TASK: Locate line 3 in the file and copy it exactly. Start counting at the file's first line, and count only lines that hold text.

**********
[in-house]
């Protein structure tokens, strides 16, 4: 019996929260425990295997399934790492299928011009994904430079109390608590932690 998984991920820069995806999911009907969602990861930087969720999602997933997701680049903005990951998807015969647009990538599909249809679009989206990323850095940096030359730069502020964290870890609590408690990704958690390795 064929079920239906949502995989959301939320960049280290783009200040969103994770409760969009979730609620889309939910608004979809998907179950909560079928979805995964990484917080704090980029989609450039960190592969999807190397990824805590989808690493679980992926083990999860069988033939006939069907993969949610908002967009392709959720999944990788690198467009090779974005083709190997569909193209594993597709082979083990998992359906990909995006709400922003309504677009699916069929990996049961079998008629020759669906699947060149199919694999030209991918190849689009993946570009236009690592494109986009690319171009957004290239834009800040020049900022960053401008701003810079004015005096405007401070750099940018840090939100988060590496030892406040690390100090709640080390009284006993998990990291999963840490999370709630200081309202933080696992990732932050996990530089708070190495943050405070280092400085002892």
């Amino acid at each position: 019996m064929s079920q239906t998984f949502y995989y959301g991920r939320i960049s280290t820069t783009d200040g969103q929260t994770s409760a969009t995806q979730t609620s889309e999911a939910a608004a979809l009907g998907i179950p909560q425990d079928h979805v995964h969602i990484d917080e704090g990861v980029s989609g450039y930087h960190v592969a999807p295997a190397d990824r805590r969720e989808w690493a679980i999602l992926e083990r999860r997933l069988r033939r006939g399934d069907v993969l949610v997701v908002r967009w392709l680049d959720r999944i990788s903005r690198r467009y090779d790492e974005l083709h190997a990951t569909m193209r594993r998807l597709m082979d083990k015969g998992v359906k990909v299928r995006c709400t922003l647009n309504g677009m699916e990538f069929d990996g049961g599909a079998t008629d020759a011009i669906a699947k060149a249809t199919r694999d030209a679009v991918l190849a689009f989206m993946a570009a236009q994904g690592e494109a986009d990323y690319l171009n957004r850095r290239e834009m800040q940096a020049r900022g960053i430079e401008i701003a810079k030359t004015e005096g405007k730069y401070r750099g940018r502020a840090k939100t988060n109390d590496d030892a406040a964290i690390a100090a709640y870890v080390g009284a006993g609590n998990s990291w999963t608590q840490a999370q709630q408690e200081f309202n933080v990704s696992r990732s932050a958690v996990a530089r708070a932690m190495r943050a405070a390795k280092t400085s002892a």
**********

């Amino acid at each position: 019996m064929s079920q239906t998984f949502y995989y959301g991920r939320i960049s280290t820069t783009d200040g969103q929260t994770s409760a969009t995806q979730t609620s889309e999911a939910a608004a979809l009907g998907i179950p909560q425990d079928h979805v995964h969602i990484d917080e704090g990861v980029s989609g450039y930087h960190v592969a999807p295997a190397d990824r805590r969720e989808w690493a679980i999602l992926e083990r999860r997933l069988r033939r006939g399934d069907v993969l949610v997701v908002r967009w392709l680049d959720r999944i990788s903005r690198r467009y090779d790492e974005l083709h190997a990951t569909m193209r594993r998807l597709m082979d083990k015969g998992v359906k990909v299928r995006c709400t922003l647009n309504g677009m699916e990538f069929d990996g049961g599909a079998t008629d020759a011009i669906a699947k060149a249809t199919r694999d030209a679009v991918l190849a689009f989206m993946a570009a236009q994904g690592e494109a986009d990323y690319l171009n957004r850095r290239e834009m800040q940096a020049r900022g960053i430079e401008i701003a810079k030359t004015e005096g405007k730069y401070r750099g940018r502020a840090k939100t988060n109390d590496d030892a406040a964290i690390a100090a709640y870890v080390g009284a006993g609590n998990s990291w999963t608590q840490a999370q709630q408690e200081f309202n933080v990704s696992r990732s932050a958690v996990a530089r708070a932690m190495r943050a405070a390795k280092t400085s002892a």